Federal mandate on vaccines: negotiation, exceptions take priority

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Federal employee organizations are focusing their attention on the vaccine mandate for the federal workforce on the details and negotiation of the potential for exceptions and possible accommodations for those who might benefit.

Unions and professional associations, which generally agree on issues affecting federal workers, have taken a mix of positions regarding the mandate, reflecting their members’ mixed views on it. But to date, none have expressed an intention to challenge the policy itself in court, although numerous lawsuits have been filed against similar mandates by state and local governments, universities, businesses, and others. other employers.

The Federal Law Enforcement Officers Association, which has been among the most critical of the mandate, for example released an analysis indicating that while the law regarding COVID vaccination mandates “is still evolving,” the courts have upheld those mandates. “General objections to the vaccine are not a legal basis for refusing,” he says.

Several unions have said much the same, adding that they will hold agencies accountable to meet their bargaining obligations regarding procedures for employees requesting exceptions and other matters, and employee discipline. who do not meet the exception standards or the November 22 deadline to be fully vaccinated.

Administration guidelines on exceptions contain few details, primarily directing agencies to follow standard legal procedures under the EEO Act requiring agencies to make “reasonable accommodations” for qualifying disabilities or “belief, practice”. or sincere religious observance ”.

However, the application of these procedures to a vaccination warrant is largely unexplored territory. Accommodation for persons with disabilities generally applies when the health or physical condition of an employee limits their ability to perform their duties under normal work arrangements, while religious accommodation takes place. Usually applies when an employee requests to change a work schedule for a religious holiday or to wear a certain item in the workplace.

The guidelines also state that agencies should follow well-established disciplinary practices, which could go “up to and including dismissal from federal service” without details, leaving these decisions largely to the discretion of the agency. .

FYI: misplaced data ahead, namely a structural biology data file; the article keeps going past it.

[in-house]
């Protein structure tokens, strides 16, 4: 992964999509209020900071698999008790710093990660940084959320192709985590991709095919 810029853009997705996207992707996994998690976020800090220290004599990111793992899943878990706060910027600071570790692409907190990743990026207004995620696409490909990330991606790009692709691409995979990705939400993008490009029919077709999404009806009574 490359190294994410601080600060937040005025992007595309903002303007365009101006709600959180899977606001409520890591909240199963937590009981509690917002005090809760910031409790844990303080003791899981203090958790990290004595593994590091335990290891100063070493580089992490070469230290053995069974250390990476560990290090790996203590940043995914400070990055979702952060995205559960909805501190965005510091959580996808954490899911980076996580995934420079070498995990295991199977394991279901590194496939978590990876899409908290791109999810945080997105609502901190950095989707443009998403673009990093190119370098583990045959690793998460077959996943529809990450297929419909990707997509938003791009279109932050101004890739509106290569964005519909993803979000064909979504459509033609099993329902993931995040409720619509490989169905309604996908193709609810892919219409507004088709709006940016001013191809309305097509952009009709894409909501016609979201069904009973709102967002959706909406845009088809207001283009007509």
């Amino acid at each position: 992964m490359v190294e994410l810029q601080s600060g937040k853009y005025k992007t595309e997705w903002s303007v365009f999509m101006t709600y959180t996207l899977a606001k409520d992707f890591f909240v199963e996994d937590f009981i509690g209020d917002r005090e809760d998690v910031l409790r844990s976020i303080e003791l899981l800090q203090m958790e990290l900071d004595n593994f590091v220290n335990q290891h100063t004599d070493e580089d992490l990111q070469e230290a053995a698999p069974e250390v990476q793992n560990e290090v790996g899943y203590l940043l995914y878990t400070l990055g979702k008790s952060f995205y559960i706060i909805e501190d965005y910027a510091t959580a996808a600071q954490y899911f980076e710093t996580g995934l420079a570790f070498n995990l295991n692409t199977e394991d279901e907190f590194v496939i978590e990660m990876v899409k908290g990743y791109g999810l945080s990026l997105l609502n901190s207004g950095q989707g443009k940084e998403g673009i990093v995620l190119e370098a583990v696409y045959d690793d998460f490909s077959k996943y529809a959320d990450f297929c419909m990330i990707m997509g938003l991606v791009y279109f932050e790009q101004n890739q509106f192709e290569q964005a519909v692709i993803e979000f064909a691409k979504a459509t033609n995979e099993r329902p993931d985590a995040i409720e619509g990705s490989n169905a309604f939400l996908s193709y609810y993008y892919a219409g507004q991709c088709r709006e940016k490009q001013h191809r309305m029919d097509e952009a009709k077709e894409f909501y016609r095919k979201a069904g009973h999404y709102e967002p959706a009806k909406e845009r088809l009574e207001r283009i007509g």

More recently, the NFFE published examples of proposals its locals submit to agencies that would likely reflect the approach of federal unions in general. These positions include, for example, that the agency should provide on-site vaccinations (which administration guidelines do not anticipate), that a union representative should be present at any discussion with an employee regarding the mandate, and that the agency “will assume responsibility for any harm or injury caused to an employee by the vaccine.

Other model proposals include that in assessing a request for religious exemption, an agency could only consider past behavior that is inconsistent with the professed belief; whether the accommodation sought is likely to be sought for secular reasons; and when if the employee made a previous claim for the same benefit for secular reasons.

The union also wants agencies to agree that “100% telework is reasonable appropriate accommodation” when an employee qualifies for an exception, and to consent to employees who do not meet the conditions and who are not vaccinated are subject to progressive discipline that does not take into account any previous misconduct because “failure to comply with a vaccination mandate is a unique form of misconduct”.

It is unclear to what extent the agencies will accept such proposals, raising the possibility that negotiations will continue beyond the November 22 mandate date. Administration guidelines provide for this possibility, stating that “any negotiations which have not been completed by the time implementation is due to begin must be terminated after implementation”.


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